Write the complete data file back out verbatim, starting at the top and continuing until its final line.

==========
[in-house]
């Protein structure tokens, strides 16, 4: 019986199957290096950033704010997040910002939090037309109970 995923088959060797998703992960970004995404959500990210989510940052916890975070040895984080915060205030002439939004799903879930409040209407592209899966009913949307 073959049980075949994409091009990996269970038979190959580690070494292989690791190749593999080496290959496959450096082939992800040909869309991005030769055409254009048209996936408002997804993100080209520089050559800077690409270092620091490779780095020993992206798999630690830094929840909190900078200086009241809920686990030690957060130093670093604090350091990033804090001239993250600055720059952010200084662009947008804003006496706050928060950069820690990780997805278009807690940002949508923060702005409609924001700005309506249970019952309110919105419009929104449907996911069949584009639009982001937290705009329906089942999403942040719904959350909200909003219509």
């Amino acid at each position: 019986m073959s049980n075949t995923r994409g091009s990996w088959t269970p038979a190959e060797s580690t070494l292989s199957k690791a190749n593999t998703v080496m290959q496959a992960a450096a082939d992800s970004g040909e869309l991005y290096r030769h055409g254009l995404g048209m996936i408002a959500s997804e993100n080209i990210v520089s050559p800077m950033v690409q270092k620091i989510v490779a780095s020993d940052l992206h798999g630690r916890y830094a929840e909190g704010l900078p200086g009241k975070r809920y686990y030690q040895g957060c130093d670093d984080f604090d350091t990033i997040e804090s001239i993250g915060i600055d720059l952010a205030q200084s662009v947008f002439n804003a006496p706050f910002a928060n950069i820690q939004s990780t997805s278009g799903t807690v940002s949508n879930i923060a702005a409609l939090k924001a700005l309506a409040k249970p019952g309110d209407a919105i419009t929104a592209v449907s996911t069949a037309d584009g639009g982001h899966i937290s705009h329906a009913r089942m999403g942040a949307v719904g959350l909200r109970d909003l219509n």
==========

[in-house]
């Protein structure tokens, strides 16, 4: 019986199957290096950033704010997040910002939090037309109970 995923088959060797998703992960970004995404959500990210989510940052916890975070040895984080915060205030002439939004799903879930409040209407592209899966009913949307 073959049980075949994409091009990996269970038979190959580690070494292989690791190749593999080496290959496959450096082939992800040909869309991005030769055409254009048209996936408002997804993100080209520089050559800077690409270092620091490779780095020993992206798999630690830094929840909190900078200086009241809920686990030690957060130093670093604090350091990033804090001239993250600055720059952010200084662009947008804003006496706050928060950069820690990780997805278009807690940002949508923060702005409609924001700005309506249970019952309110919105419009929104449907996911069949584009639009982001937290705009329906089942999403942040719904959350909200909003219509």
């Amino acid at each position: 019986m073959s049980n075949t995923r994409g091009s990996w088959t269970p038979a190959e060797s580690t070494l292989s199957k690791a190749n593999t998703v080496m290959q496959a992960a450096a082939d992800s970004g040909e869309l991005y290096r030769h055409g254009l995404g048209m996936i408002a959500s997804e993100n080209i990210v520089s050559p800077m950033v690409q270092k620091i989510v490779a780095s020993d940052l992206h798999g630690r916890y830094a929840e909190g704010l900078p200086g009241k975070r809920y686990y030690q040895g957060c130093d670093d984080f604090d350091t990033i997040e804090s001239i993250g915060i600055d720059l952010a205030q200084s662009v947008f002439n804003a006496p706050f910002a928060n950069i820690q939004s990780t997805s278009g799903t807690v940002s949508n879930i923060a702005a409609l939090k924001a700005l309506a409040k249970p019952g309110d209407a919105i419009t929104a592209v449907s996911t069949a037309d584009g639009g982001h899966i937290s705009h329906a009913r089942m999403g942040a949307v719904g959350l909200r109970d909003l219509n």